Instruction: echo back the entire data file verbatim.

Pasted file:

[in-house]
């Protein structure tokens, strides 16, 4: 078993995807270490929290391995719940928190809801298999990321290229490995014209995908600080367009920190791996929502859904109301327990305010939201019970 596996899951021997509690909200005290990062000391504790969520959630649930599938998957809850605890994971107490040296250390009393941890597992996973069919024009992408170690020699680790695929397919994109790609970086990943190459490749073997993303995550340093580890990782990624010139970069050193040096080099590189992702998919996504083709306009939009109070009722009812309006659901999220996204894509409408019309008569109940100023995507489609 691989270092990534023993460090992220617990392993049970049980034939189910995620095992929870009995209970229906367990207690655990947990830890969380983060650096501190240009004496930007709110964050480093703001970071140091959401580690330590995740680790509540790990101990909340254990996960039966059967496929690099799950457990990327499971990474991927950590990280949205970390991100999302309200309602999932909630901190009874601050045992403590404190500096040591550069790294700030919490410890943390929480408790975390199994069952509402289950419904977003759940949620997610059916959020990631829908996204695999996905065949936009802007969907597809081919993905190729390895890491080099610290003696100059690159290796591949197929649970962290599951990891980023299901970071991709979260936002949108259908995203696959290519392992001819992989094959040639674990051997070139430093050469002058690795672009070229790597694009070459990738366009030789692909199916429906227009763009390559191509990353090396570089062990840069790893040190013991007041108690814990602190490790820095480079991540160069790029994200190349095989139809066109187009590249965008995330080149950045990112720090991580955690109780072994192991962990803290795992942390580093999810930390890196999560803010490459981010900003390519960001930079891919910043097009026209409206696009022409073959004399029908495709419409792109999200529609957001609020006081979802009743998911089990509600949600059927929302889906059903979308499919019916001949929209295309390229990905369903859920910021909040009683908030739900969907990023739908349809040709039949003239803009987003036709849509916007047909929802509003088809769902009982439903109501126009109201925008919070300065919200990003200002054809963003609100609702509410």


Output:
[in-house]
């Protein structure tokens, strides 16, 4: 078993995807270490929290391995719940928190809801298999990321290229490995014209995908600080367009920190791996929502859904109301327990305010939201019970 596996899951021997509690909200005290990062000391504790969520959630649930599938998957809850605890994971107490040296250390009393941890597992996973069919024009992408170690020699680790695929397919994109790609970086990943190459490749073997993303995550340093580890990782990624010139970069050193040096080099590189992702998919996504083709306009939009109070009722009812309006659901999220996204894509409408019309008569109940100023995507489609 691989270092990534023993460090992220617990392993049970049980034939189910995620095992929870009995209970229906367990207690655990947990830890969380983060650096501190240009004496930007709110964050480093703001970071140091959401580690330590995740680790509540790990101990909340254990996960039966059967496929690099799950457990990327499971990474991927950590990280949205970390991100999302309200309602999932909630901190009874601050045992403590404190500096040591550069790294700030919490410890943390929480408790975390199994069952509402289950419904977003759940949620997610059916959020990631829908996204695999996905065949936009802007969907597809081919993905190729390895890491080099610290003696100059690159290796591949197929649970962290599951990891980023299901970071991709979260936002949108259908995203696959290519392992001819992989094959040639674990051997070139430093050469002058690795672009070229790597694009070459990738366009030789692909199916429906227009763009390559191509990353090396570089062990840069790893040190013991007041108690814990602190490790820095480079991540160069790029994200190349095989139809066109187009590249965008995330080149950045990112720090991580955690109780072994192991962990803290795992942390580093999810930390890196999560803010490459981010900003390519960001930079891919910043097009026209409206696009022409073959004399029908495709419409792109999200529609957001609020006081979802009743998911089990509600949600059927929302889906059903979308499919019916001949929209295309390229990905369903859920910021909040009683908030739900969907990023739908349809040709039949003239803009987003036709849509916007047909929802509003088809769902009982439903109501126009109201925008919070300065919200990003200002054809963003609100609702509410």